Downy mildew was reported on a commercial cucumber crop in Allen County, Kentucky on July 23 and verified at the Plant Disease Diagnostic Lab in Princeton. Cucurbit downy mildew more often develops as a late season disease, but it has appeared in Kentucky in July for the second consecutive year. According to the Cucurbit Downy Mildew Forecast system, risk of the disease in Kentucky remains low, and thus far, no downy mildew activity has been detected in sentinel plots in Fayette and Breathitt counties. However, growers should monitor crops carefully since downy mildew can develop rapidly under favorable weather conditions.
Small, yellow, angular spots first become visible on the upper leaf surfaces (Figure 1) with slight water-soaking on the lower surface.
The pathogen sporulates on the lower leaf surface only, producing a light gray to white “fuzzy” (or “downy”) growth (Figure 2).
Early symptoms of downy mildew on cucurbits can be confused with other diseases, so it is important to have the disease confirmed if there is any doubt. Samples may be submitted for confirmation to the Plant Disease Diagnostic Laboratory in either Lexington or Princeton, KY through local county Extension offices.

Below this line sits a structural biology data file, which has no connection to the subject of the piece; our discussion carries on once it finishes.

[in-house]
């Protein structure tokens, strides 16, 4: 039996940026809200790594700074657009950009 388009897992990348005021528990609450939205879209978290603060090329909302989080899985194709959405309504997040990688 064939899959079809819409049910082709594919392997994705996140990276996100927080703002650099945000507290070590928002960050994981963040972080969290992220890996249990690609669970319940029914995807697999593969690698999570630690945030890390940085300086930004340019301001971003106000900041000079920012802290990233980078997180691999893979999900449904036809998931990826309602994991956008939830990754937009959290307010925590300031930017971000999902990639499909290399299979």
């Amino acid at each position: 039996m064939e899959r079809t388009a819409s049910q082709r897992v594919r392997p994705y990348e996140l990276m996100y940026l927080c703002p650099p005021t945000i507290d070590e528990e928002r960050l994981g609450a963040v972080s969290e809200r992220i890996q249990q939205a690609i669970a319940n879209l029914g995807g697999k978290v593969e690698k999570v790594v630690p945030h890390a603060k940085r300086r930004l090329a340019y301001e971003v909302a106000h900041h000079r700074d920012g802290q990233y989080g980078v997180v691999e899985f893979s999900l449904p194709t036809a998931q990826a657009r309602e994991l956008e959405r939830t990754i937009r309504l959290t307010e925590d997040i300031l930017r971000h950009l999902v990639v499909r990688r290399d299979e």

Commercial growers who have not already started a preventive fungicide spray program should begin one as soon as possible and include general protectants for foliar fungal diseases as well as downy mildew-specific materials. Since downy mildew disease is caused by a “water mold” pathogen rather than a true fungus, the chemistries to control it differ from those used for other foliar diseases. Effective downy mildew products include Previcur Flex, Ranman, and Zampro. Pay close attention to label restrictions and PHI. Visit the Kentucky Pest News archives for a more detailed description of the disease, management practices, and fungicide information in the July 23, 2013 issue. Management information is also available in the UK Vegetable Production Guide for Commercial Growers (ID-36) available online and at county Extension offices.
By Julie Beale, Plant Disease Diagnostician and Shubin Saha, Extension Horticulturist